Calcutta, June 11: State Bank of India (SBI), the largest bank in the country, plans to put its best officers on the escalator through a fast-track promotion strategy that ensure they don’t stagnate in mind-numbing jobs.
The fast-track promotion strategy will ensure that capable and efficient officials will be given quicker promotions to the senior management level instead of having to stagnate at lower and middle management levels.
Senior officials of SBI said, “The bank has planned to meet 30 per cent of its vacancies through this fast track programme. The bank has already worked out the modalities of the programme. It may be introduced any day.”
SBI has also firmed up plans to infuse ‘young blood’ into the organisation to meet the challenges of the future. As a first step, the bank is looking into the possibility of direct recruitment from B-schools. The Mumbai office of SBI Capital Markets, a subsidiary of SBI, has recently carried out a direct recruitment exercise.
Under the fast track promotion programme, the bank plans to promote officials in Scale II to Scale V on the basis of a written examination, group discussion and an interview, besides the routine performance appraisal.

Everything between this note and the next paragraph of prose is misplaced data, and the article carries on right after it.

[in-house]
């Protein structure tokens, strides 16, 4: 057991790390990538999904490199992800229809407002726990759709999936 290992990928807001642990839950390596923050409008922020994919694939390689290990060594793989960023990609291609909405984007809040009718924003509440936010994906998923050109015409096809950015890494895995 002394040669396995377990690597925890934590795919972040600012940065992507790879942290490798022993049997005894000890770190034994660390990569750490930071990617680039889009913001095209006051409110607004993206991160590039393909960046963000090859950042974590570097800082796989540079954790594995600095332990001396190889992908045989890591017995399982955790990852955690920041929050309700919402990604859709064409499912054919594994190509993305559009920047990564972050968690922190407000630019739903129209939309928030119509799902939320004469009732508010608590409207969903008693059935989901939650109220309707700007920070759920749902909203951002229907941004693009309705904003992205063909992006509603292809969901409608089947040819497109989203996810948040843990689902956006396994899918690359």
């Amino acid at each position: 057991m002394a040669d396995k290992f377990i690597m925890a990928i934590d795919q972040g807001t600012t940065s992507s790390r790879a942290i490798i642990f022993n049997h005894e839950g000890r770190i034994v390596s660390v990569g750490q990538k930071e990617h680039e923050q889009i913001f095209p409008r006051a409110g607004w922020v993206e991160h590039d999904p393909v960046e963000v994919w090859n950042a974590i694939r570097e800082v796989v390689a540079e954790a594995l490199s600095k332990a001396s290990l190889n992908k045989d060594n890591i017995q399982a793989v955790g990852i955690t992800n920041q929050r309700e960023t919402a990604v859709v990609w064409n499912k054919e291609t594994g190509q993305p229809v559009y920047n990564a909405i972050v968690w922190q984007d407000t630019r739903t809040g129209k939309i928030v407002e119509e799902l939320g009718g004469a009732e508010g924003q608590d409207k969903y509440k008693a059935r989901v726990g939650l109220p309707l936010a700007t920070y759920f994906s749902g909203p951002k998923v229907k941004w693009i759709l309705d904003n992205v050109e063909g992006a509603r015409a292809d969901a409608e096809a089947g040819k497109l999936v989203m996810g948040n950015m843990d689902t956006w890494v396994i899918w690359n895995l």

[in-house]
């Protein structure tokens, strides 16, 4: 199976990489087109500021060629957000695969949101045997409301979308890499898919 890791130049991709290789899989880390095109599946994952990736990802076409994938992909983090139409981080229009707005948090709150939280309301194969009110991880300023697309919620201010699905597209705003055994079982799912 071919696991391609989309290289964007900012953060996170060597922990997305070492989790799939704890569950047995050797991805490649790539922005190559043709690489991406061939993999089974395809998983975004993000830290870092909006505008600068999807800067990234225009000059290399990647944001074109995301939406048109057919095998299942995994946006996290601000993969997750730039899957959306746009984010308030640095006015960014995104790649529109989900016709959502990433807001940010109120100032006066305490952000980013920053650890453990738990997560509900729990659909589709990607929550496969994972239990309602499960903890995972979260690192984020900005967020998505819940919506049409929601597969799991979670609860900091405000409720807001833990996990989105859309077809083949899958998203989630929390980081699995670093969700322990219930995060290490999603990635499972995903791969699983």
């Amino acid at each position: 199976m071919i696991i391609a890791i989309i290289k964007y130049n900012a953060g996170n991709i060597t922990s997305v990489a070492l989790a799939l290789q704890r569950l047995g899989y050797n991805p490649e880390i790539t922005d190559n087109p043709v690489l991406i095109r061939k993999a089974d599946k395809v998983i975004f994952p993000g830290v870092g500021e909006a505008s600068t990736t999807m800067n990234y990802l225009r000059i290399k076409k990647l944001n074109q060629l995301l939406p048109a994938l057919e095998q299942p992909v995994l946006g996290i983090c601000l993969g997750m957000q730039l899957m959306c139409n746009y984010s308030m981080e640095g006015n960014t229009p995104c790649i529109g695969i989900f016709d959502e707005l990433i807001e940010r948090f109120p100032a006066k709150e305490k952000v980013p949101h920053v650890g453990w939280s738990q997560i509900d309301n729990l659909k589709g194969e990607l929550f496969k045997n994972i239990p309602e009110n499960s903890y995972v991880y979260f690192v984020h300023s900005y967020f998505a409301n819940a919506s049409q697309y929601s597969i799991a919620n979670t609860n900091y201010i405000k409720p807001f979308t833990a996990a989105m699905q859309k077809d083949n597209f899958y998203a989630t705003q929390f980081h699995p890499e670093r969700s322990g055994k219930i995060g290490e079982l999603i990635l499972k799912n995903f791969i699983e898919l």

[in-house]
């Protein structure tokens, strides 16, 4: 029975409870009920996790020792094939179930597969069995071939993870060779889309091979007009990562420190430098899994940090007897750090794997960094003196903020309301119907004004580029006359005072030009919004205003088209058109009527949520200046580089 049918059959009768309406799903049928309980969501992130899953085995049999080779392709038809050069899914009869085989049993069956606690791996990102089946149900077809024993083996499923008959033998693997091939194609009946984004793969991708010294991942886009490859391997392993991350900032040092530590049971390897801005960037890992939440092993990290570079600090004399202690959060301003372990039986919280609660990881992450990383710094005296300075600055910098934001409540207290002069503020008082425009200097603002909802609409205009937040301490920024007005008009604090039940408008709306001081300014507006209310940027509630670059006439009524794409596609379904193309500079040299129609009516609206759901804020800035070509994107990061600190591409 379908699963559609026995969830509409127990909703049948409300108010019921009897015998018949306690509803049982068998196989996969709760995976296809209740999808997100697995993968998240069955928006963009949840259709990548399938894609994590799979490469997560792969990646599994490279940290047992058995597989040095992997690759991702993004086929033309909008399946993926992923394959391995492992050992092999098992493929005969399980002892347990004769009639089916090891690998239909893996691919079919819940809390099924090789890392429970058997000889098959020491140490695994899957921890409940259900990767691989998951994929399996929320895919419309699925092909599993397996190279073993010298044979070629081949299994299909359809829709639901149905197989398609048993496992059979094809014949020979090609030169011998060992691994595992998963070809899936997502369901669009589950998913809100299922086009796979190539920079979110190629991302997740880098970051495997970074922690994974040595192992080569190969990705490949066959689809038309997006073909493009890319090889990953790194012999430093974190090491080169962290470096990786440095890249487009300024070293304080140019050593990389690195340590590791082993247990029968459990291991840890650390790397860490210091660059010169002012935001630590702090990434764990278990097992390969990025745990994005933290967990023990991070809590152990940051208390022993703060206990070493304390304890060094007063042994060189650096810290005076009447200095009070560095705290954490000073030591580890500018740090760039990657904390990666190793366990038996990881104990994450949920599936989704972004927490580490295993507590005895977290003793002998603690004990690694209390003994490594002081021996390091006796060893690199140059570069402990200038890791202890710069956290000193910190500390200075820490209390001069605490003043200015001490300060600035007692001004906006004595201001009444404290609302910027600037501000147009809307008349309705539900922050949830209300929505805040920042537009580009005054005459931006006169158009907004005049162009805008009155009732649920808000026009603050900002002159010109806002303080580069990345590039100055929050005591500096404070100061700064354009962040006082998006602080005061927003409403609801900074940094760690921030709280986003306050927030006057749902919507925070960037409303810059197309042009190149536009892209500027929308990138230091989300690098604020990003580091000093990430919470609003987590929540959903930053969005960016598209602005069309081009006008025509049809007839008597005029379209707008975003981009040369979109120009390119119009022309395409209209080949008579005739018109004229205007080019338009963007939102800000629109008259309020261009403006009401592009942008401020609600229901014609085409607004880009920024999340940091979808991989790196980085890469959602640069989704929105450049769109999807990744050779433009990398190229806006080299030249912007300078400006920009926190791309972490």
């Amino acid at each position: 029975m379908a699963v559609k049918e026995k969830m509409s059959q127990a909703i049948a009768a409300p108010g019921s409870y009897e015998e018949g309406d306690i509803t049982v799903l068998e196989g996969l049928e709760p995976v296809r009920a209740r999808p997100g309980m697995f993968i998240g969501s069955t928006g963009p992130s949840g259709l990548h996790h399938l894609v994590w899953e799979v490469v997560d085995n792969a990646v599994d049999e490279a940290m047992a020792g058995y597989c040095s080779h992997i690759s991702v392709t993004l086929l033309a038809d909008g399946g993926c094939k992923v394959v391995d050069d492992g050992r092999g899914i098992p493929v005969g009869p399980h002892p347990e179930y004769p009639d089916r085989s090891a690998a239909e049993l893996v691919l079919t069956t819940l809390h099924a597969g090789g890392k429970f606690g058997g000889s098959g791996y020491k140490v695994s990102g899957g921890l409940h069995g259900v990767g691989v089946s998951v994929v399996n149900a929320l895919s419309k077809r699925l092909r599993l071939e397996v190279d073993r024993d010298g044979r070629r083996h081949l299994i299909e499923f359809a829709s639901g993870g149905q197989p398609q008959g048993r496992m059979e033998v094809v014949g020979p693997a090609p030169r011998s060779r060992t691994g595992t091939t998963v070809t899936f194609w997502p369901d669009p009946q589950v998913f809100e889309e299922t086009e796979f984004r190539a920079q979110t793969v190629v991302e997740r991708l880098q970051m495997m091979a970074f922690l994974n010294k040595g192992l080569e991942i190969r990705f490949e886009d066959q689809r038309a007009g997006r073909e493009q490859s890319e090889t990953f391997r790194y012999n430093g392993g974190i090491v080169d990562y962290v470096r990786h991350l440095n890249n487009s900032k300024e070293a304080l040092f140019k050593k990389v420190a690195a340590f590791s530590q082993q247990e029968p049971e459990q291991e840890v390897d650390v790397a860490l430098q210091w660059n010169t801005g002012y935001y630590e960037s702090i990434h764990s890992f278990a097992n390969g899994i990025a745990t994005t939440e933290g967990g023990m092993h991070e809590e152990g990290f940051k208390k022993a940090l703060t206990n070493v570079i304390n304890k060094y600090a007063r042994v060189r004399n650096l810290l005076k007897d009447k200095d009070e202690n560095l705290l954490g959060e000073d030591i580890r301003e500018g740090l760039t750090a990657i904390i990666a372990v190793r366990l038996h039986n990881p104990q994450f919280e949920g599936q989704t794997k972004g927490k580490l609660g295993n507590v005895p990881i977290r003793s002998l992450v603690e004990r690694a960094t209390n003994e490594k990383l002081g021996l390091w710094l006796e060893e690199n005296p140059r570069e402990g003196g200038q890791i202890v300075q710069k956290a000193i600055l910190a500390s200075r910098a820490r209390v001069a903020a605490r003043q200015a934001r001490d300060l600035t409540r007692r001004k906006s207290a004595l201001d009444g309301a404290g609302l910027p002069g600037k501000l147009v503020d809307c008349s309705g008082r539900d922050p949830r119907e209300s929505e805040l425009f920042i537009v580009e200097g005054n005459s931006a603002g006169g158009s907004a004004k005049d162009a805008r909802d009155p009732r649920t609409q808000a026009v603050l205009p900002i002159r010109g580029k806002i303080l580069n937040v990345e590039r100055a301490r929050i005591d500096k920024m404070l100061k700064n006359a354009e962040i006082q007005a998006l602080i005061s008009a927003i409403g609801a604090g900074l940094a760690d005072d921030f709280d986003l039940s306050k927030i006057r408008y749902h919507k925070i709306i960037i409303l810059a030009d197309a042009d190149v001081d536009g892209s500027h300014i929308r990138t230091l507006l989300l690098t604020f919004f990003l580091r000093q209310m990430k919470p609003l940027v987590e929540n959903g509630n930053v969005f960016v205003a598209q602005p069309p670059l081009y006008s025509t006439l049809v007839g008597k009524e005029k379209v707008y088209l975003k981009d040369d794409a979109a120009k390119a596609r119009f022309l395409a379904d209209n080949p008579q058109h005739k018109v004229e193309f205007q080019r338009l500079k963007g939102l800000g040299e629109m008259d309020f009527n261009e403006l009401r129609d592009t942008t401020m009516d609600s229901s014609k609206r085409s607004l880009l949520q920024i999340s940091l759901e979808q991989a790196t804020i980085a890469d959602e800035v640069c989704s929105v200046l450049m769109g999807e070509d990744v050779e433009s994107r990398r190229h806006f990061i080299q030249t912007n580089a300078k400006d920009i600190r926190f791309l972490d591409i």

Smart and capable officers will now be able to shimmy up the ladder faster on the basis of their performance in the examination and the other tests.
Typically, in an organisation like SBI, by the time an official is promoted to the level of a deputy general manager (DGM) or Scale VI, he is already 40-45 years, provided he has not missed any promotions.
With this additional channel, an officer clearing the exams could be promoted to the post of a DGM by the time he reaches the age of 35, effectively shortening the process by around five to seven years.
“They will not wait for their turn for being promoted to higher grades. They will not stagnate for years in a post. This will also boost the morale of the employees and will have a direct impact on the business of the bank,” added the officials.
The average age of the top-brass of the country’s largest nationalised bank is around 50 years. “At this age, it becomes difficult for a person to get used to new technologies and innovations. Banking has undergone a drastic change in the last few years. More changes will come in the future. So the bank needs a young generation of bankers who can easily adapt themselves to these changes,” said the officials.